Waters Resources board spokesman defends water plan process

 As regional meetings and hearings studying the draft Oklahoma Comprehensive Water Plan wrap up this week, a group of four Democrats in the state Legislature criticized the process that has been used to develop the plan.

The criticisms were detailed in a CapitolBeatOK  story yesterday. The group of legislators have asked Attorney General Scott Pruitt to provide a formal opinion on their critique of the water plan process.

Asked for a response, Brian R. Vance, director of information at Oklahoma Water Resources Board (OWRB), in an email exchange with CapitolBeatOK, said:

“The Oklahoma Water Resources Board (OWRB) is preparing to issue a series of news releases highlighting the key components of the Oklahoma Comprehensive Water Plan (OCWP), including its extensive discussion and recommendations regarding non-consumptive uses of water, such as recreation and fishing, as well as planning tools we have developed for use at the local, watershed and regional level.

“An integral partner in the development of the OCWP has been the U.S. Army Corps of Engineers and its contractor, CDM, which has extensive experience and an impressive track record in water and infrastructure planning.

“It is no surprise that they were contracted independently to analyze future water supply options by a central Oklahoma consortium that included not just Oklahoma City, but also Mustang, Yukon, Chickasha, Piedmont, Norman, Midwest City, Seminole, Moore, Del City, Shawnee and Goldsby.

“It’s important to note that the draft Water Plan does not recommend the transfer of Sardis Lake water to Oklahoma City.

“Throughout the past five years, the OCWP process has been conducted in an unprecedented open and accessible manner.”

“The impressive volume of data, information, and policy recommendations contained in the draft OCWP are available on our website, and additional information is available upon request as we work toward conclusion of the plan that seeks to fairly and equitably maximize our water resources for the benefit of all Oklahomans.”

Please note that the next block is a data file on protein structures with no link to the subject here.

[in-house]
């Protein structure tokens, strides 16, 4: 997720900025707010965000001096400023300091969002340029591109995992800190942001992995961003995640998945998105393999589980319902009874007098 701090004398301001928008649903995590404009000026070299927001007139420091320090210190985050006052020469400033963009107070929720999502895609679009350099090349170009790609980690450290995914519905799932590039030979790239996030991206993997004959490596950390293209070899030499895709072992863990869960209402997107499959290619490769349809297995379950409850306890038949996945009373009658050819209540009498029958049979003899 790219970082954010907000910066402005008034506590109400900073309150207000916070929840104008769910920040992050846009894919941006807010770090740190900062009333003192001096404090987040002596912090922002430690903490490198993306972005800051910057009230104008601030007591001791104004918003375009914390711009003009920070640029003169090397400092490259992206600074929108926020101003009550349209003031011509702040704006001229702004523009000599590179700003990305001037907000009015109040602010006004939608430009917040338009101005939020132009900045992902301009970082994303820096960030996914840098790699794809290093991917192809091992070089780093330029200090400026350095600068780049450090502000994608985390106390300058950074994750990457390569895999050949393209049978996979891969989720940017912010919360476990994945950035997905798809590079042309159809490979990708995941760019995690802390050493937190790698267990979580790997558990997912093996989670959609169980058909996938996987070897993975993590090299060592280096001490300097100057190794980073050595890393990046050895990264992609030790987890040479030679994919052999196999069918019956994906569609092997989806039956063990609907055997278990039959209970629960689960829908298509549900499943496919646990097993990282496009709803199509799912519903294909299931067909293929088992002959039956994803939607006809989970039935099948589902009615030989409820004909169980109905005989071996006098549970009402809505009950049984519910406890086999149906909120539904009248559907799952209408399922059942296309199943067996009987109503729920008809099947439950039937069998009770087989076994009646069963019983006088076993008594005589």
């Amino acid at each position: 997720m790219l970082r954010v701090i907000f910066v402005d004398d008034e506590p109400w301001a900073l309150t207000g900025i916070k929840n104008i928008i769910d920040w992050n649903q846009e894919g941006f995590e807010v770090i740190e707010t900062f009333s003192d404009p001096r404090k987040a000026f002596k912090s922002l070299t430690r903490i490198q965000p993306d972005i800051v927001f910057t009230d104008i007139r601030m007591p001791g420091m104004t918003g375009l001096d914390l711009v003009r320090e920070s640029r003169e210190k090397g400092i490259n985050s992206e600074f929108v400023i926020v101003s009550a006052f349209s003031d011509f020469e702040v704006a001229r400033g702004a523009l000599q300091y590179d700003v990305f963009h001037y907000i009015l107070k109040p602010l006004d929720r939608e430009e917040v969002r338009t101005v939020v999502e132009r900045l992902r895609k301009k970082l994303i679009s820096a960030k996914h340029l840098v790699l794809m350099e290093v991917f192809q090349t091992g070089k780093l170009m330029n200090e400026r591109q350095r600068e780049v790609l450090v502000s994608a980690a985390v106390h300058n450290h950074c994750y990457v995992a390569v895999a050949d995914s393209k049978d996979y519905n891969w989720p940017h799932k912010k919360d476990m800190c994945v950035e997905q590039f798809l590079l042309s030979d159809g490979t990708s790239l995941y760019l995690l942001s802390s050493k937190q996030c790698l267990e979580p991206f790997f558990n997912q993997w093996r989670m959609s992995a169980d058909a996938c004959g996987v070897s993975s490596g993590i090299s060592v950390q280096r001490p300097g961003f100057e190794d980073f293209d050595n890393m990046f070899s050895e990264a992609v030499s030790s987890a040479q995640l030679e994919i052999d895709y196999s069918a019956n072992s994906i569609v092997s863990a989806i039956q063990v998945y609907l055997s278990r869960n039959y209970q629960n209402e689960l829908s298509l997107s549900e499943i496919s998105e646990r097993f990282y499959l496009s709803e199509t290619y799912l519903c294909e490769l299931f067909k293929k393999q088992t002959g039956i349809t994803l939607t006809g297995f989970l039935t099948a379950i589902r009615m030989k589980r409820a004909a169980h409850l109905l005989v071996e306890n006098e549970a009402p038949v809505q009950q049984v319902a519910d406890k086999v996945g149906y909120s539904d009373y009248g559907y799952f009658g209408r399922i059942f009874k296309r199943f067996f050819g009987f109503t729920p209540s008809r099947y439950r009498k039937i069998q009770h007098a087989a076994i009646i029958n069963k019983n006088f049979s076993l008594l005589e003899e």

In a May 19 letter, Democratic state Representatives Brian Renegar of Blanco and Ed Cannaday of Porum joined state Sens. Jerry Ellis of Valliant and Richard Lerblance of Hartshorne in requesting the legal opinion from Pruitt.

The quartet contended, in a statement this week, “that the Comprehensive Water Plan’s Enabling Act has not been honored. The enabling act specifically states what is to be covered by the statute.”

The legislators, quoting the enabling legislation, contend the study’s goal “shall be to maximize and not minimize the alternatives available to all citizens, municipalities and other water user entities in acquiring water for beneficial use.”

Concerning the firm involved in the hearings process, the four legislators asserted in their letter to Pruitt, “CDM Engineering did not report or disclose to the Comprehensive Water Plan’s public participants or to the general public that, simultaneously, while under water plan contract(s) to OWRB …, CDM worked for the Oklahoma City Water Trust Authority on an $800,000+ engineering contact to bring Sardis Lake water to the Oklahoma City area.”

The attorney general’s office told CapitolBeatOK Pruitt and his legal staff are now studying the issues raised in the legislative letter.

This afternoon and evening (Thursday, May 26), the Oklahoma City hearing for the state’s Central region is being held on the campus of Oklahoma State University-OKC. The session is the last of 13 hearings held over the past few weeks in every section of the state.